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By Debbie le Quesne

Funding for the future: A new collaboration

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Just when I think I’m getting a respite from the issues in the great funding debate the BBC go and spoil it – well, not really.

Wading into the Beeb’s headlines yesterday was Chris Ham from the King’s Fund, who said there should be a pooled resource for health and social care budgets as an ageing population meant more people had needs that spanned the two services.

The current system established after the Second World War has two distinct streams of care: Social care which is means tested and NHS care which is free at the point of use. It also has two funding streams.

We have head too many times that increased pressure on local authorities to make even more savings, couple with the prospect that central government will also cut their allocations, will eventually hit at our most vulnerable.

In 2016 we will see the cost of social care capped at £72,000 in an attempt to bring some limit to the public obligation to care, but I do not believe is will solve any of the fundamental problems of delivering sustainable, good quality care and financing it.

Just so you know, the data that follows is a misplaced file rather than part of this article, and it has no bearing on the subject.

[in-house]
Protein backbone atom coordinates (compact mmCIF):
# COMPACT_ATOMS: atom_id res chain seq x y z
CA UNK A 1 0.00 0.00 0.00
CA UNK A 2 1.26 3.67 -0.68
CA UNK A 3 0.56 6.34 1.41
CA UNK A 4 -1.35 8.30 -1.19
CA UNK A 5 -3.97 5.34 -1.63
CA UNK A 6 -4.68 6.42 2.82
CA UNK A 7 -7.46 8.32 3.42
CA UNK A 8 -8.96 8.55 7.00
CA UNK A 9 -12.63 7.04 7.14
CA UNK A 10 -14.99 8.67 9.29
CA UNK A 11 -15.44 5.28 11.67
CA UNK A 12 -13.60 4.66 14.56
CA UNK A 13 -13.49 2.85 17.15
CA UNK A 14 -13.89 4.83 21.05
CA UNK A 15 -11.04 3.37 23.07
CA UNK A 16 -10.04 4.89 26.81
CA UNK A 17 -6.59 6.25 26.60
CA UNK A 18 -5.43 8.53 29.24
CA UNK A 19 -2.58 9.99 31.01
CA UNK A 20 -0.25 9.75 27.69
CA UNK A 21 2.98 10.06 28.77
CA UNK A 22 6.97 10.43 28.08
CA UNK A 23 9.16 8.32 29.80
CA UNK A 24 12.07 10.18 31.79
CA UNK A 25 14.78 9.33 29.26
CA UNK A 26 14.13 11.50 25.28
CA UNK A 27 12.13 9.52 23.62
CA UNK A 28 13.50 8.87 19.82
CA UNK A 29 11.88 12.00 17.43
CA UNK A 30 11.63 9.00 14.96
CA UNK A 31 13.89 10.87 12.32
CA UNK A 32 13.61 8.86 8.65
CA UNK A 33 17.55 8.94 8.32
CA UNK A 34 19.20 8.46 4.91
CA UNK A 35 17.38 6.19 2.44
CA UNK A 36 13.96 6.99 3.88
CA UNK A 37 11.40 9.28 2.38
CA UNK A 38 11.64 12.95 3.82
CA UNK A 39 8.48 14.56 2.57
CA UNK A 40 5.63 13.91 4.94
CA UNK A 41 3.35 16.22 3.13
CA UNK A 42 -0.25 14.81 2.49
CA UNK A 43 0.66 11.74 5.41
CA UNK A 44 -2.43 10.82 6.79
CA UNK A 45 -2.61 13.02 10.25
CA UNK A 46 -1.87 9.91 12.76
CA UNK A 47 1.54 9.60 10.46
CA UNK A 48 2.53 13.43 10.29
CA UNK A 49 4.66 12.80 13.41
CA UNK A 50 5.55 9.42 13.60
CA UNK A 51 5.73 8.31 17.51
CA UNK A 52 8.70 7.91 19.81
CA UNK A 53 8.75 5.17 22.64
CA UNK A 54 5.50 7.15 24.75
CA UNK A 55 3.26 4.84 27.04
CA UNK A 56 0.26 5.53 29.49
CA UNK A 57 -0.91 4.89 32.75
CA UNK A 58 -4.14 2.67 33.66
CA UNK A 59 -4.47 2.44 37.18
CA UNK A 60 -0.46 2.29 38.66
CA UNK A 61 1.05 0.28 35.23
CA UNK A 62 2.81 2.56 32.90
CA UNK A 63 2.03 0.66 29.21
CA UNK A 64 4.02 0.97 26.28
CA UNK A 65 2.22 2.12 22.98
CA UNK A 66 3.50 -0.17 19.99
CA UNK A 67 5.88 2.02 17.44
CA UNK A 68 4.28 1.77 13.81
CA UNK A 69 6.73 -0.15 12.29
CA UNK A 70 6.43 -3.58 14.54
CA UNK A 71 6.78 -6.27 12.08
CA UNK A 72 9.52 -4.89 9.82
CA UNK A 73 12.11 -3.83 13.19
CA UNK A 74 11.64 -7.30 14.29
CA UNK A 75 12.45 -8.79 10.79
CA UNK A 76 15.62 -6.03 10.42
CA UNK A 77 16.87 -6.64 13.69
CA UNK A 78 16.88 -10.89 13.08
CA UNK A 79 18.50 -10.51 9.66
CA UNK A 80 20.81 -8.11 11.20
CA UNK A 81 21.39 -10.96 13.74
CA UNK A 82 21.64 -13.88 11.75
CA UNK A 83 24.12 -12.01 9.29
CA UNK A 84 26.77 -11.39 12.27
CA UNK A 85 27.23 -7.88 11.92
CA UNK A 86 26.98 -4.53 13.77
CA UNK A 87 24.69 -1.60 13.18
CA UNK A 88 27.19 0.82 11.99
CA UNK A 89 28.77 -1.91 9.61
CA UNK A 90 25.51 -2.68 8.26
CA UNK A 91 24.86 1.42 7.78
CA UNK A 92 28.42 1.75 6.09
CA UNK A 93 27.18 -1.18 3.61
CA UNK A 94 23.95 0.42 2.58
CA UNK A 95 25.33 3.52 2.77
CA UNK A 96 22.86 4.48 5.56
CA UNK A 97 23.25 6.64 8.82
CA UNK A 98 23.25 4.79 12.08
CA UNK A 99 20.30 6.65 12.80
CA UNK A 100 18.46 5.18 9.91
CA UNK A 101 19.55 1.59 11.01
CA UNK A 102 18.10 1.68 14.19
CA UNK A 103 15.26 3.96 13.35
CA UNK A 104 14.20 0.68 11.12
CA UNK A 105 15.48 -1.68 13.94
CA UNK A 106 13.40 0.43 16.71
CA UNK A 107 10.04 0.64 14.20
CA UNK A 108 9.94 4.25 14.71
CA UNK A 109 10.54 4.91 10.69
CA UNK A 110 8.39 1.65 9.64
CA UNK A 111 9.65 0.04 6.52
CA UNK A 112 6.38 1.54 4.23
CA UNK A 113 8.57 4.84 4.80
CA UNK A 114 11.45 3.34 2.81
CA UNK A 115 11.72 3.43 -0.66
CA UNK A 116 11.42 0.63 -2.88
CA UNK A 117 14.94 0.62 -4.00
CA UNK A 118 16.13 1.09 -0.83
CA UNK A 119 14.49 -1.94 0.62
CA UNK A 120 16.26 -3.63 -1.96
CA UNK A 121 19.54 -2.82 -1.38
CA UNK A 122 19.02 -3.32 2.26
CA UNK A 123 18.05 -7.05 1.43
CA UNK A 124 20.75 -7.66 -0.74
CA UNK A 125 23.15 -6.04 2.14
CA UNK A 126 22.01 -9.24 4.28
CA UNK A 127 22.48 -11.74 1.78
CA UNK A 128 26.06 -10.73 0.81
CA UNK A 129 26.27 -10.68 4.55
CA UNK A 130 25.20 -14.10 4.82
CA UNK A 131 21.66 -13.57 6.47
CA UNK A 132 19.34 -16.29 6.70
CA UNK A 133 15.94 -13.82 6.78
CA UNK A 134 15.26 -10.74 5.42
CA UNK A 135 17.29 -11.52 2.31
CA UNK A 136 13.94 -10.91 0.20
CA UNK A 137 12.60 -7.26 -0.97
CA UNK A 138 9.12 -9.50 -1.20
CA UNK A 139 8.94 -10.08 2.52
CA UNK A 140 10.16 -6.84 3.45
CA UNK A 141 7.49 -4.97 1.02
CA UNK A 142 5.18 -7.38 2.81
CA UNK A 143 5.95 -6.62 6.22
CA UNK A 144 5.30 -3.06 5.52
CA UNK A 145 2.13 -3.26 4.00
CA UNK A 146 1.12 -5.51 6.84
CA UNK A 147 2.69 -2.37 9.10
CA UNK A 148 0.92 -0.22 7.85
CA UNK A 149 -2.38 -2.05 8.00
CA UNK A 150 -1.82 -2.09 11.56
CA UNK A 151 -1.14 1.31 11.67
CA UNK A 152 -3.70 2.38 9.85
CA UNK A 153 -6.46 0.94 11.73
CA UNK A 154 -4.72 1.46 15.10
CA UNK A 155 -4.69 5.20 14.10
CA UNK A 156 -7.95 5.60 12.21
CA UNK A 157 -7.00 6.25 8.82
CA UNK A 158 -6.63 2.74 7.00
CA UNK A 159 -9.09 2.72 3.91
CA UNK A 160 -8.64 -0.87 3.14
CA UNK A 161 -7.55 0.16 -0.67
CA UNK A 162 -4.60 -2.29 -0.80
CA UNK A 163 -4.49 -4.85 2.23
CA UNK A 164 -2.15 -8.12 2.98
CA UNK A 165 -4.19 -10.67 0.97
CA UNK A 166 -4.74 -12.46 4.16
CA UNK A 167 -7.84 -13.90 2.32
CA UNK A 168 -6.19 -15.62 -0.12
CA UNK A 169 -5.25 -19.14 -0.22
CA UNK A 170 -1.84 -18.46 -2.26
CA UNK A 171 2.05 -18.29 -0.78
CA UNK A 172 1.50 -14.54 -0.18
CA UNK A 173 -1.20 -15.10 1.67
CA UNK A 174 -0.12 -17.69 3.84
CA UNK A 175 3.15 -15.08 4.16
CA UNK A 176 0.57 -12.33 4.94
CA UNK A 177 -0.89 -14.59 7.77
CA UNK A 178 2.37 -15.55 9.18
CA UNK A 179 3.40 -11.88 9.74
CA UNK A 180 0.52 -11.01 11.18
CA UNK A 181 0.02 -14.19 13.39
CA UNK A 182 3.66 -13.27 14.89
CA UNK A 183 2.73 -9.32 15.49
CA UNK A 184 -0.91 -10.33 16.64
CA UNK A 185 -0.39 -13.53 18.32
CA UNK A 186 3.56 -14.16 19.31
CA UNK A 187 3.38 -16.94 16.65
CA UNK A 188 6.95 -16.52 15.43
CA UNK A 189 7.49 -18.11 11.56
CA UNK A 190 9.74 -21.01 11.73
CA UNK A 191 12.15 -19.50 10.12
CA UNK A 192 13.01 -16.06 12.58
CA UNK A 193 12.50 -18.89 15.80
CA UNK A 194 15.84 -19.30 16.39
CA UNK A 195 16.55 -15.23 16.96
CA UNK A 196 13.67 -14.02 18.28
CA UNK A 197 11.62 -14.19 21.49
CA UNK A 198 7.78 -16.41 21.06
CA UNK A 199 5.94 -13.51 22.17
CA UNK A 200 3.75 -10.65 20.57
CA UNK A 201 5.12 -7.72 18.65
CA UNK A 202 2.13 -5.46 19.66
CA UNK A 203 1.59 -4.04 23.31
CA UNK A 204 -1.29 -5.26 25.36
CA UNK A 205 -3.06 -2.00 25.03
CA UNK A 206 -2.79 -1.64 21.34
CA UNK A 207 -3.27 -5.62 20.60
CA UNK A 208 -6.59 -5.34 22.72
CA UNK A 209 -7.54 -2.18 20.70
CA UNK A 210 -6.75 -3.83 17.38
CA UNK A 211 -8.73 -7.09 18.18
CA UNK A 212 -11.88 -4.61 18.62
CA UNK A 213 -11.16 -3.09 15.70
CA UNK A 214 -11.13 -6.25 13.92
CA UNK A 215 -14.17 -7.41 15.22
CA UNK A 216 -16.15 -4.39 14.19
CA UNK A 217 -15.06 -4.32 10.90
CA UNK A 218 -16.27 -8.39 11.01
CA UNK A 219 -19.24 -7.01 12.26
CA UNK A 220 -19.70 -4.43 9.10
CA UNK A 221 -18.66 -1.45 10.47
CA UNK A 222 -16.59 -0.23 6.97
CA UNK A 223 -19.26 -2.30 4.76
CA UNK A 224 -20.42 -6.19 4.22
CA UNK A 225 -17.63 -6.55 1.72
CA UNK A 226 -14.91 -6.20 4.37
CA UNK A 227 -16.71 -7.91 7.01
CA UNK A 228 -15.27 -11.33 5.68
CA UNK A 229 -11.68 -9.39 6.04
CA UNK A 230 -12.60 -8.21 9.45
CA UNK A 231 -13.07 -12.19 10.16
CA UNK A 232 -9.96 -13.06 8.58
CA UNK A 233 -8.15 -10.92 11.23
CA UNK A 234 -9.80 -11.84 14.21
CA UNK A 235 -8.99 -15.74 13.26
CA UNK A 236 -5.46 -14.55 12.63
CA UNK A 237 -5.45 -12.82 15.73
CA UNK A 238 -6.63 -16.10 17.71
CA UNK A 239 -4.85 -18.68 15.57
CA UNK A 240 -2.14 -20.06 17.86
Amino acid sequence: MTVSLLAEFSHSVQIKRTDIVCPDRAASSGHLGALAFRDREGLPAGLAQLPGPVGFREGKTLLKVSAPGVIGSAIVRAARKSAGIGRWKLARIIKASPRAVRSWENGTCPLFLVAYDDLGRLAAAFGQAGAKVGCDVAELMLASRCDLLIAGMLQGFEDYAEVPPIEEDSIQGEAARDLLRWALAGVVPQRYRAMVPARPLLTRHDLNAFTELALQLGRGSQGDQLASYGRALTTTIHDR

Now the King’s Fund is calling for a fundamental review to look at what was set in motion with the NHS in 1948 and how this great institution can work hand-in-glove alongside social care in the future.

Successive governments have failed to get this debate airborne but now says Lamb “the planets are aligned” for change.

To this end the Fund wants a radical single budget. But according to Minister Norman Lamb this is already being made to happen locally.

Where? I ask. What local authority is getting NHS ‘ring fenced’ cash to boulster social care?

Clearly closer integration is needed between NHS and social care as we address the demographic changes, but as ever, the devil will be in the detail.

Lamb said on the BBC interview said there should be a “fully-integrated system by 2018” and the government is to make announcements in September that would “really push the boundaries”.

We don’t know what’s coming next, but I bet it’s not going to be an easy pill to swallow.

Means testing for the NHS? Please help!

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